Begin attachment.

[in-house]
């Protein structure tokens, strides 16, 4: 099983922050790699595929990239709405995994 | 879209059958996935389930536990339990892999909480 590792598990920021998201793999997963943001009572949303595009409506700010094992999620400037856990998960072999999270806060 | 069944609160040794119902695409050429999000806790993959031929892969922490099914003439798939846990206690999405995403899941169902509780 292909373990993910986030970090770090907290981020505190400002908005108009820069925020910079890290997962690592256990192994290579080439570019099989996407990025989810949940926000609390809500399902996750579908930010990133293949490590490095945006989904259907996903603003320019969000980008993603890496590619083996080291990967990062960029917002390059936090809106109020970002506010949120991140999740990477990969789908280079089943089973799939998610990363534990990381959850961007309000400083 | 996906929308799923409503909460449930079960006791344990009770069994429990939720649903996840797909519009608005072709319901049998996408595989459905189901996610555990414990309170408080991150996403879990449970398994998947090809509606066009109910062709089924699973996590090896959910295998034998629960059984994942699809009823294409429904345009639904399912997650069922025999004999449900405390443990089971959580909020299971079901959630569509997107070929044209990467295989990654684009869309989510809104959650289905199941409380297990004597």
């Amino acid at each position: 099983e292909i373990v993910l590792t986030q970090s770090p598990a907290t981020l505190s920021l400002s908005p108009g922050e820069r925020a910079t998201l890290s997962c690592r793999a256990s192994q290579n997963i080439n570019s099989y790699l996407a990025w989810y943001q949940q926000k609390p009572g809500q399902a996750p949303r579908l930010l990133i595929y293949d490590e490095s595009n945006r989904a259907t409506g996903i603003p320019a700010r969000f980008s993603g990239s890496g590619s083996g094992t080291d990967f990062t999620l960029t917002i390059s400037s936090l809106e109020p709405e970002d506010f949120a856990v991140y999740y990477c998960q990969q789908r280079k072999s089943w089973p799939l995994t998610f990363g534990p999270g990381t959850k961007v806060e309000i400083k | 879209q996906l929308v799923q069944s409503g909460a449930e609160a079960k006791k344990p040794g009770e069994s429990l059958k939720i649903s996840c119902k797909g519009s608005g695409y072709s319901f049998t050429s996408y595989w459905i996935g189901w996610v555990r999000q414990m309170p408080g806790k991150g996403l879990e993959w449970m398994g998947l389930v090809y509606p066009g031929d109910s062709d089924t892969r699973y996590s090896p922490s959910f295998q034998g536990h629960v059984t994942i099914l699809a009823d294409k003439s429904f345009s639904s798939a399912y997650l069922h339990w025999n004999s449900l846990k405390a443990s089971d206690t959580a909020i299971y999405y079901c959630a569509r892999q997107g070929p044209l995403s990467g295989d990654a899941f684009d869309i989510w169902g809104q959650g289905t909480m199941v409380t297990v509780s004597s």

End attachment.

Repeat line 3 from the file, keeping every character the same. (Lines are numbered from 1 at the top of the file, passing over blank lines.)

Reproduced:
């Amino acid at each position: 099983e292909i373990v993910l590792t986030q970090s770090p598990a907290t981020l505190s920021l400002s908005p108009g922050e820069r925020a910079t998201l890290s997962c690592r793999a256990s192994q290579n997963i080439n570019s099989y790699l996407a990025w989810y943001q949940q926000k609390p009572g809500q399902a996750p949303r579908l930010l990133i595929y293949d490590e490095s595009n945006r989904a259907t409506g996903i603003p320019a700010r969000f980008s993603g990239s890496g590619s083996g094992t080291d990967f990062t999620l960029t917002i390059s400037s936090l809106e109020p709405e970002d506010f949120a856990v991140y999740y990477c998960q990969q789908r280079k072999s089943w089973p799939l995994t998610f990363g534990p999270g990381t959850k961007v806060e309000i400083k | 879209q996906l929308v799923q069944s409503g909460a449930e609160a079960k006791k344990p040794g009770e069994s429990l059958k939720i649903s996840c119902k797909g519009s608005g695409y072709s319901f049998t050429s996408y595989w459905i996935g189901w996610v555990r999000q414990m309170p408080g806790k991150g996403l879990e993959w449970m398994g998947l389930v090809y509606p066009g031929d109910s062709d089924t892969r699973y996590s090896p922490s959910f295998q034998g536990h629960v059984t994942i099914l699809a009823d294409k003439s429904f345009s639904s798939a399912y997650l069922h339990w025999n004999s449900l846990k405390a443990s089971d206690t959580a909020i299971y999405y079901c959630a569509r892999q997107g070929p044209l995403s990467g295989d990654a899941f684009d869309i989510w169902g809104q959650g289905t909480m199941v409380t297990v509780s004597s």